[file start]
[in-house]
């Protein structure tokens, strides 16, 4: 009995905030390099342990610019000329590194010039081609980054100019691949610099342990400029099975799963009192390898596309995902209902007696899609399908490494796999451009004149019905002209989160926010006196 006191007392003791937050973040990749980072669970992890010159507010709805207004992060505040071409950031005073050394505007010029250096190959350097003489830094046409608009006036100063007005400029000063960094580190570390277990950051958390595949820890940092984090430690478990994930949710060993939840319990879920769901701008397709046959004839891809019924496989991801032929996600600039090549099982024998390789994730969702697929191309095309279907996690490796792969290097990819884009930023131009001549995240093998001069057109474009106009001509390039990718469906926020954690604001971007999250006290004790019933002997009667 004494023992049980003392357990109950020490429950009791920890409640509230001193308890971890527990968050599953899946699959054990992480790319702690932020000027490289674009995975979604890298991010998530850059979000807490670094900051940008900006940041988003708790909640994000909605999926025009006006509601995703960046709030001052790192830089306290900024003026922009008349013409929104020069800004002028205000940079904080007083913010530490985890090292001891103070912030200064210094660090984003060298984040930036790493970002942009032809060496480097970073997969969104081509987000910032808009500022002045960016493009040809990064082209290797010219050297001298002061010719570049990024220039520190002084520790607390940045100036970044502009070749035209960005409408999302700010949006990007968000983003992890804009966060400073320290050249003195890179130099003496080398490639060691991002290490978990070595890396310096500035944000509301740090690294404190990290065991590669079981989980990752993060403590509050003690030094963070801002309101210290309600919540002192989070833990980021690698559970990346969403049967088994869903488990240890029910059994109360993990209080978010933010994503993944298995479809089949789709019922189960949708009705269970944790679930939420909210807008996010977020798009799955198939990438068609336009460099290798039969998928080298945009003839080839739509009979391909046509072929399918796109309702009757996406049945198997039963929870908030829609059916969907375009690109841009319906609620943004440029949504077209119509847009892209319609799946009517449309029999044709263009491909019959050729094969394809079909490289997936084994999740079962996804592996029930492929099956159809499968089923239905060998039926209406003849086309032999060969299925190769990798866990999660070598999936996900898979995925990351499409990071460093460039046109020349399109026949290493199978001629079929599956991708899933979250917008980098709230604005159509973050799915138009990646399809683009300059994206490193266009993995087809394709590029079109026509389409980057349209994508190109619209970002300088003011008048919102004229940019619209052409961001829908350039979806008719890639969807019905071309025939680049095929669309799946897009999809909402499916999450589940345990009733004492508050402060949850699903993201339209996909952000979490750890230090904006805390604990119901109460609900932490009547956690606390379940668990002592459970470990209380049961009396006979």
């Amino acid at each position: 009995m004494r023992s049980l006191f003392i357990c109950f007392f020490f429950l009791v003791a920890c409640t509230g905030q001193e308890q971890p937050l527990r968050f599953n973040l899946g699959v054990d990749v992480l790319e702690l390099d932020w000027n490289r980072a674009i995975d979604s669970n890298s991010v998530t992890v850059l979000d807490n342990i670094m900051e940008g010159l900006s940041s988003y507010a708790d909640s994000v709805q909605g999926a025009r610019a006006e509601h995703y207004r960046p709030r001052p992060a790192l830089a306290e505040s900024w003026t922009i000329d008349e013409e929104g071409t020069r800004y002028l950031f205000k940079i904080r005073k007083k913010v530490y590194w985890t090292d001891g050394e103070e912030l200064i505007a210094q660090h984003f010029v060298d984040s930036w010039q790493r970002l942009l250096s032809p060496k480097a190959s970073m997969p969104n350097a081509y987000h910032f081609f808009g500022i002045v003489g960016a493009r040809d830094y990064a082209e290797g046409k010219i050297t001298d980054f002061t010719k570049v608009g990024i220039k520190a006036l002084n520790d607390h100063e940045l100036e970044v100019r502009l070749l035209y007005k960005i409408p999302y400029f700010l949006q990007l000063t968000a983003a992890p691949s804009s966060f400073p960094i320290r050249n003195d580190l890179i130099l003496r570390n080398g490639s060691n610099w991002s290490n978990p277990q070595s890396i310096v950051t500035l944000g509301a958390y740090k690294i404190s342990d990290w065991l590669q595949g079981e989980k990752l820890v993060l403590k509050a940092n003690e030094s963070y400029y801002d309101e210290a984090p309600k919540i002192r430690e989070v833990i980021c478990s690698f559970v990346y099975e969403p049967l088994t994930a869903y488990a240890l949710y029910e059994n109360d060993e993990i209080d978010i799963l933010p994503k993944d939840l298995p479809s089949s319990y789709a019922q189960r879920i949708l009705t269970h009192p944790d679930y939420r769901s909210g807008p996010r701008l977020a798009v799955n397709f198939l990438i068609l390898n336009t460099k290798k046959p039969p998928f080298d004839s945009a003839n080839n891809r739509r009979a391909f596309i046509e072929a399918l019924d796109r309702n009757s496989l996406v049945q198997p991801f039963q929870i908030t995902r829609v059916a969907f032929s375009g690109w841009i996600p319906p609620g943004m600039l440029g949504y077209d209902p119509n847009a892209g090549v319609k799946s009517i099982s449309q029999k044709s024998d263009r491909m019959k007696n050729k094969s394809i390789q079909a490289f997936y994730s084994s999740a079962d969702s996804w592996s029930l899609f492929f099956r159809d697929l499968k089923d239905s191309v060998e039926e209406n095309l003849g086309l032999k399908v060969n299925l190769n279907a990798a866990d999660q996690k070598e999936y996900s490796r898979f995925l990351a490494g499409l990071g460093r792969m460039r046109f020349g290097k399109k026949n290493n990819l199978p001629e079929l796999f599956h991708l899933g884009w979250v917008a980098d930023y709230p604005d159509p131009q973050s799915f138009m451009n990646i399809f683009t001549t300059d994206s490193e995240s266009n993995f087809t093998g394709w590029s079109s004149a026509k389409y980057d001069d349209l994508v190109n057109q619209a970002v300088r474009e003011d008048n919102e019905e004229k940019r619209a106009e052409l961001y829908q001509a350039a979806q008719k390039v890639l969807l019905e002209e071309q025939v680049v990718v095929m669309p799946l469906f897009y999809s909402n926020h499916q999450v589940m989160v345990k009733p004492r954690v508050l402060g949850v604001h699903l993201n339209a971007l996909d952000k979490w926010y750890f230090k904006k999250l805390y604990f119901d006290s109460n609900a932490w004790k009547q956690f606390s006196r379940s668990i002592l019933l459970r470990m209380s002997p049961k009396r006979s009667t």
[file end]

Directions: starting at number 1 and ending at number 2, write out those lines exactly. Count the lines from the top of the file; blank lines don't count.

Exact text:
[in-house]
């Protein structure tokens, strides 16, 4: 009995905030390099342990610019000329590194010039081609980054100019691949610099342990400029099975799963009192390898596309995902209902007696899609399908490494796999451009004149019905002209989160926010006196 006191007392003791937050973040990749980072669970992890010159507010709805207004992060505040071409950031005073050394505007010029250096190959350097003489830094046409608009006036100063007005400029000063960094580190570390277990950051958390595949820890940092984090430690478990994930949710060993939840319990879920769901701008397709046959004839891809019924496989991801032929996600600039090549099982024998390789994730969702697929191309095309279907996690490796792969290097990819884009930023131009001549995240093998001069057109474009106009001509390039990718469906926020954690604001971007999250006290004790019933002997009667 004494023992049980003392357990109950020490429950009791920890409640509230001193308890971890527990968050599953899946699959054990992480790319702690932020000027490289674009995975979604890298991010998530850059979000807490670094900051940008900006940041988003708790909640994000909605999926025009006006509601995703960046709030001052790192830089306290900024003026922009008349013409929104020069800004002028205000940079904080007083913010530490985890090292001891103070912030200064210094660090984003060298984040930036790493970002942009032809060496480097970073997969969104081509987000910032808009500022002045960016493009040809990064082209290797010219050297001298002061010719570049990024220039520190002084520790607390940045100036970044502009070749035209960005409408999302700010949006990007968000983003992890804009966060400073320290050249003195890179130099003496080398490639060691991002290490978990070595890396310096500035944000509301740090690294404190990290065991590669079981989980990752993060403590509050003690030094963070801002309101210290309600919540002192989070833990980021690698559970990346969403049967088994869903488990240890029910059994109360993990209080978010933010994503993944298995479809089949789709019922189960949708009705269970944790679930939420909210807008996010977020798009799955198939990438068609336009460099290798039969998928080298945009003839080839739509009979391909046509072929399918796109309702009757996406049945198997039963929870908030829609059916969907375009690109841009319906609620943004440029949504077209119509847009892209319609799946009517449309029999044709263009491909019959050729094969394809079909490289997936084994999740079962996804592996029930492929099956159809499968089923239905060998039926209406003849086309032999060969299925190769990798866990999660070598999936996900898979995925990351499409990071460093460039046109020349399109026949290493199978001629079929599956991708899933979250917008980098709230604005159509973050799915138009990646399809683009300059994206490193266009993995087809394709590029079109026509389409980057349209994508190109619209970002300088003011008048919102004229940019619209052409961001829908350039979806008719890639969807019905071309025939680049095929669309799946897009999809909402499916999450589940345990009733004492508050402060949850699903993201339209996909952000979490750890230090904006805390604990119901109460609900932490009547956690606390379940668990002592459970470990209380049961009396006979």